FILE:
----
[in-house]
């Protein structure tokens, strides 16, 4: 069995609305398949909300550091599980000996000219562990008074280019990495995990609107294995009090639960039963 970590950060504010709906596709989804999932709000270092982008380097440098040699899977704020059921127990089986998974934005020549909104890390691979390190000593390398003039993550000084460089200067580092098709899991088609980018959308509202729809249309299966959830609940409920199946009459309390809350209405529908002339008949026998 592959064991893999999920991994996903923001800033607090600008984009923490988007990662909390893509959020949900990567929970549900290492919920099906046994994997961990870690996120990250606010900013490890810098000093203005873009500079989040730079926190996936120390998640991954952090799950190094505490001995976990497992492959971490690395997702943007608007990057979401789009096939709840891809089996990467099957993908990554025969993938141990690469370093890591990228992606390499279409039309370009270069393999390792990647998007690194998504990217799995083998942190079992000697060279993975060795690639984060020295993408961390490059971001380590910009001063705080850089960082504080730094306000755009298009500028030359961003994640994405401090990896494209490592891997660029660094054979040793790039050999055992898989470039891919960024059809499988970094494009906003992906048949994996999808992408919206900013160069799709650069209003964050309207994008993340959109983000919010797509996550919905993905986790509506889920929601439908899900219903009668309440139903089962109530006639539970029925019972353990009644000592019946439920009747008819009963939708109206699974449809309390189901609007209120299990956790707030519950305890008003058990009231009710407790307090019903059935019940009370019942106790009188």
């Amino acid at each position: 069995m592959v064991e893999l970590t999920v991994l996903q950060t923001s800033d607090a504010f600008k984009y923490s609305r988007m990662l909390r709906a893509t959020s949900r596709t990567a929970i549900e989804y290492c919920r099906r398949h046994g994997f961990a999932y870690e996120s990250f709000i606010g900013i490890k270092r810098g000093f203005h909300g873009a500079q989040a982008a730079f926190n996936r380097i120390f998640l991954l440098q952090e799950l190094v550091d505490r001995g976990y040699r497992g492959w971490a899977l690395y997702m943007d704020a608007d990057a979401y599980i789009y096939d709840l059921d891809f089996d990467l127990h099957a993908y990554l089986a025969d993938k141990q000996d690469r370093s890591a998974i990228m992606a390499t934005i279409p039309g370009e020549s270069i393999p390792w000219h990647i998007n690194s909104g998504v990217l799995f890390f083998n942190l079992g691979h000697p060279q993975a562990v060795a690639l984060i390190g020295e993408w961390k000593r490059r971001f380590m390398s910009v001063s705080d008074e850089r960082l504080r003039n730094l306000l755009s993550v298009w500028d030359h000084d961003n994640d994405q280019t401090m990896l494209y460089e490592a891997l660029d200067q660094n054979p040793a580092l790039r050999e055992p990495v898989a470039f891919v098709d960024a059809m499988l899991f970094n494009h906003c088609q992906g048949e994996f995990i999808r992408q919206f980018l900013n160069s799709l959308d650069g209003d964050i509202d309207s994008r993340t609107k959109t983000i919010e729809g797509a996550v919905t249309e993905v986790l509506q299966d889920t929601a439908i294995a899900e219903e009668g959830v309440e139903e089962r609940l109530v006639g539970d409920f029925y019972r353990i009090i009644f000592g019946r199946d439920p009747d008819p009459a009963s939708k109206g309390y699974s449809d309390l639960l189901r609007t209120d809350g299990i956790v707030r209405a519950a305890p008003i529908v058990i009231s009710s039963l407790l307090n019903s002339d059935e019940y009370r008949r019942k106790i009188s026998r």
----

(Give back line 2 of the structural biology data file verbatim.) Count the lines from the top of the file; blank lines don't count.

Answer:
């Protein structure tokens, strides 16, 4: 069995609305398949909300550091599980000996000219562990008074280019990495995990609107294995009090639960039963 970590950060504010709906596709989804999932709000270092982008380097440098040699899977704020059921127990089986998974934005020549909104890390691979390190000593390398003039993550000084460089200067580092098709899991088609980018959308509202729809249309299966959830609940409920199946009459309390809350209405529908002339008949026998 592959064991893999999920991994996903923001800033607090600008984009923490988007990662909390893509959020949900990567929970549900290492919920099906046994994997961990870690996120990250606010900013490890810098000093203005873009500079989040730079926190996936120390998640991954952090799950190094505490001995976990497992492959971490690395997702943007608007990057979401789009096939709840891809089996990467099957993908990554025969993938141990690469370093890591990228992606390499279409039309370009270069393999390792990647998007690194998504990217799995083998942190079992000697060279993975060795690639984060020295993408961390490059971001380590910009001063705080850089960082504080730094306000755009298009500028030359961003994640994405401090990896494209490592891997660029660094054979040793790039050999055992898989470039891919960024059809499988970094494009906003992906048949994996999808992408919206900013160069799709650069209003964050309207994008993340959109983000919010797509996550919905993905986790509506889920929601439908899900219903009668309440139903089962109530006639539970029925019972353990009644000592019946439920009747008819009963939708109206699974449809309390189901609007209120299990956790707030519950305890008003058990009231009710407790307090019903059935019940009370019942106790009188």